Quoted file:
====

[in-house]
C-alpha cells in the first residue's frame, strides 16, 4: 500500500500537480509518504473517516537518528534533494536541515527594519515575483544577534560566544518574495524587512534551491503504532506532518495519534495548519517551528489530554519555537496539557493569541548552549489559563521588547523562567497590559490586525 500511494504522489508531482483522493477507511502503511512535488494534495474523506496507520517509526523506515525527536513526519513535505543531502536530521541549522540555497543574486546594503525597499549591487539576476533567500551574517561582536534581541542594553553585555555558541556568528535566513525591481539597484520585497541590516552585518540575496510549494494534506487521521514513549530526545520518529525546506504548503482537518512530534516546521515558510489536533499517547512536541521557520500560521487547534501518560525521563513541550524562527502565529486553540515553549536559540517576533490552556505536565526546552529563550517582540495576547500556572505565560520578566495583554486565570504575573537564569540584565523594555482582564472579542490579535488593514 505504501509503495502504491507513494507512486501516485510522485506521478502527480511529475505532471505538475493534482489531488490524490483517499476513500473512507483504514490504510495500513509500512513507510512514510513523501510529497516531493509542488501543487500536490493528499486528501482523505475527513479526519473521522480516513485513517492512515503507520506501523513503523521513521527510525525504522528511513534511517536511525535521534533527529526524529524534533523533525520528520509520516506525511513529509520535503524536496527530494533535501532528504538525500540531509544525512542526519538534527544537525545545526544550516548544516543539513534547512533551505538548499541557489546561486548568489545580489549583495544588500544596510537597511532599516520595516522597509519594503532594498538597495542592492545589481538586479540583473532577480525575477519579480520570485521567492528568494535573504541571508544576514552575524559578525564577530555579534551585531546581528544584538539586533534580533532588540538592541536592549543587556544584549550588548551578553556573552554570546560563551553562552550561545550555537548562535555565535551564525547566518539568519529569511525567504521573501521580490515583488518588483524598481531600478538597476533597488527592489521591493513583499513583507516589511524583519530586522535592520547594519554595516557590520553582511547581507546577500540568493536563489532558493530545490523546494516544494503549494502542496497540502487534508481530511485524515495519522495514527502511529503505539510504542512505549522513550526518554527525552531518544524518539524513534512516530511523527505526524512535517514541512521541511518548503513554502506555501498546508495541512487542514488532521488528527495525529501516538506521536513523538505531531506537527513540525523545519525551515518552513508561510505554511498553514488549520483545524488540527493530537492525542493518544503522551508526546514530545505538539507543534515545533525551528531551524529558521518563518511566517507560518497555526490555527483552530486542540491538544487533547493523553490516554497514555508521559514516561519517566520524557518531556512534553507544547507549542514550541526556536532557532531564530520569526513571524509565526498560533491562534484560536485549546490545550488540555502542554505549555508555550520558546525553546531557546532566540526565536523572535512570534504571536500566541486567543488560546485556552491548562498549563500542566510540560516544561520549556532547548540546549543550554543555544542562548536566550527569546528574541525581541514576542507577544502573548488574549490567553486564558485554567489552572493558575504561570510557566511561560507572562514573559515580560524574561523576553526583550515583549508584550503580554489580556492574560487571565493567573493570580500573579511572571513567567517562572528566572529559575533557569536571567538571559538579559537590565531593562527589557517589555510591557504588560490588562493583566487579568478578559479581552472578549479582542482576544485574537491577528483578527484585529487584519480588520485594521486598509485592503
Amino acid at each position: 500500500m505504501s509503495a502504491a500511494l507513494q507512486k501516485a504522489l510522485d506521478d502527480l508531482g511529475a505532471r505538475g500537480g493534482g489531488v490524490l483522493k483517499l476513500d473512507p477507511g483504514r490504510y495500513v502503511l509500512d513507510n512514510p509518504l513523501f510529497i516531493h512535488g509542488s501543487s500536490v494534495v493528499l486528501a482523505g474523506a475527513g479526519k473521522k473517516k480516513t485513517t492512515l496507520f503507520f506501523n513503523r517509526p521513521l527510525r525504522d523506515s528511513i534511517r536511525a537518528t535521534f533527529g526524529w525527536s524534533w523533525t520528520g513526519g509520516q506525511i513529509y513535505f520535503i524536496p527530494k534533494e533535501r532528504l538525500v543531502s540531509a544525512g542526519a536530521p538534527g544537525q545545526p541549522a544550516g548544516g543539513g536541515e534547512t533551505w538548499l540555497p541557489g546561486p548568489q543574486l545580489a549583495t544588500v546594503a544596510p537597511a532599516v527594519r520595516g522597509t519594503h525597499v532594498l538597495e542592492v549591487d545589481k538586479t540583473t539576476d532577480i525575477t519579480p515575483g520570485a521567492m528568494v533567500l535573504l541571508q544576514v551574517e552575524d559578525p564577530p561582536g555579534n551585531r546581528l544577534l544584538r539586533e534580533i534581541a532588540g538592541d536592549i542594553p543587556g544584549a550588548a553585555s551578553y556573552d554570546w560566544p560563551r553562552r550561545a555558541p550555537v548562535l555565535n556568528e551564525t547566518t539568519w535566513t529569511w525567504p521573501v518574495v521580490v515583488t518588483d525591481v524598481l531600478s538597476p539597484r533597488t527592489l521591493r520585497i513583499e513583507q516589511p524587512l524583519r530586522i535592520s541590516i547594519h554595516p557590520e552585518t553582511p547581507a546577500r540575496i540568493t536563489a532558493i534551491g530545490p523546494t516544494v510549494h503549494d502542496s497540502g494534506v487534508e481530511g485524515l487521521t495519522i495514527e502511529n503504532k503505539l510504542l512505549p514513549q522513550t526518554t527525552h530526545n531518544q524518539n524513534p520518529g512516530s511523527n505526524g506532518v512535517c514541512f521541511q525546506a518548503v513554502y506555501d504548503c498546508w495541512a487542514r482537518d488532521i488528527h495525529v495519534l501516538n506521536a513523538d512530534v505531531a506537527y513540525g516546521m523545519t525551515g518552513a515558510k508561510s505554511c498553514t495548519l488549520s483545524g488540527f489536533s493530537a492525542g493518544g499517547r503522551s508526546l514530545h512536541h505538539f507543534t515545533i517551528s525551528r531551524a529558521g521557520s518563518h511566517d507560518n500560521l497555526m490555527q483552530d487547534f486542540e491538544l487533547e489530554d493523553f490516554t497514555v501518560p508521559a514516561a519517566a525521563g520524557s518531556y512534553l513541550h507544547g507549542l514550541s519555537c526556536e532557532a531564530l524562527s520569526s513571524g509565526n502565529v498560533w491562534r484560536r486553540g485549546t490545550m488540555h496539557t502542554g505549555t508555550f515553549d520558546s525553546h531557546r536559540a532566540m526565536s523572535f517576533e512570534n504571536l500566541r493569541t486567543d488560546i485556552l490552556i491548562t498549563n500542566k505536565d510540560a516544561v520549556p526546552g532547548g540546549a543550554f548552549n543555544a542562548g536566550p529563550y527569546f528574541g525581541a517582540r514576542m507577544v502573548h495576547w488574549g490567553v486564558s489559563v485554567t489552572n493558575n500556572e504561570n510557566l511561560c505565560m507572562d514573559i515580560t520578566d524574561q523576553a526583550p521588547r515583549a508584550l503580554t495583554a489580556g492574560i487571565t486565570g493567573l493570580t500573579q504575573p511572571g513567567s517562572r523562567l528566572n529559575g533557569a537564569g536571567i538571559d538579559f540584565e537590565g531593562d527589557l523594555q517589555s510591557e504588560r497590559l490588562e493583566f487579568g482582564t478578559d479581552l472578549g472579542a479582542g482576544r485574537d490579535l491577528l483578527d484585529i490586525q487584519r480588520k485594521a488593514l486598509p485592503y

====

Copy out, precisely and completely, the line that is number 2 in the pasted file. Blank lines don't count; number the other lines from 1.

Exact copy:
C-alpha cells in the first residue's frame, strides 16, 4: 500500500500537480509518504473517516537518528534533494536541515527594519515575483544577534560566544518574495524587512534551491503504532506532518495519534495548519517551528489530554519555537496539557493569541548552549489559563521588547523562567497590559490586525 500511494504522489508531482483522493477507511502503511512535488494534495474523506496507520517509526523506515525527536513526519513535505543531502536530521541549522540555497543574486546594503525597499549591487539576476533567500551574517561582536534581541542594553553585555555558541556568528535566513525591481539597484520585497541590516552585518540575496510549494494534506487521521514513549530526545520518529525546506504548503482537518512530534516546521515558510489536533499517547512536541521557520500560521487547534501518560525521563513541550524562527502565529486553540515553549536559540517576533490552556505536565526546552529563550517582540495576547500556572505565560520578566495583554486565570504575573537564569540584565523594555482582564472579542490579535488593514 505504501509503495502504491507513494507512486501516485510522485506521478502527480511529475505532471505538475493534482489531488490524490483517499476513500473512507483504514490504510495500513509500512513507510512514510513523501510529497516531493509542488501543487500536490493528499486528501482523505475527513479526519473521522480516513485513517492512515503507520506501523513503523521513521527510525525504522528511513534511517536511525535521534533527529526524529524534533523533525520528520509520516506525511513529509520535503524536496527530494533535501532528504538525500540531509544525512542526519538534527544537525545545526544550516548544516543539513534547512533551505538548499541557489546561486548568489545580489549583495544588500544596510537597511532599516520595516522597509519594503532594498538597495542592492545589481538586479540583473532577480525575477519579480520570485521567492528568494535573504541571508544576514552575524559578525564577530555579534551585531546581528544584538539586533534580533532588540538592541536592549543587556544584549550588548551578553556573552554570546560563551553562552550561545550555537548562535555565535551564525547566518539568519529569511525567504521573501521580490515583488518588483524598481531600478538597476533597488527592489521591493513583499513583507516589511524583519530586522535592520547594519554595516557590520553582511547581507546577500540568493536563489532558493530545490523546494516544494503549494502542496497540502487534508481530511485524515495519522495514527502511529503505539510504542512505549522513550526518554527525552531518544524518539524513534512516530511523527505526524512535517514541512521541511518548503513554502506555501498546508495541512487542514488532521488528527495525529501516538506521536513523538505531531506537527513540525523545519525551515518552513508561510505554511498553514488549520483545524488540527493530537492525542493518544503522551508526546514530545505538539507543534515545533525551528531551524529558521518563518511566517507560518497555526490555527483552530486542540491538544487533547493523553490516554497514555508521559514516561519517566520524557518531556512534553507544547507549542514550541526556536532557532531564530520569526513571524509565526498560533491562534484560536485549546490545550488540555502542554505549555508555550520558546525553546531557546532566540526565536523572535512570534504571536500566541486567543488560546485556552491548562498549563500542566510540560516544561520549556532547548540546549543550554543555544542562548536566550527569546528574541525581541514576542507577544502573548488574549490567553486564558485554567489552572493558575504561570510557566511561560507572562514573559515580560524574561523576553526583550515583549508584550503580554489580556492574560487571565493567573493570580500573579511572571513567567517562572528566572529559575533557569536571567538571559538579559537590565531593562527589557517589555510591557504588560490588562493583566487579568478578559479581552472578549479582542482576544485574537491577528483578527484585529487584519480588520485594521486598509485592503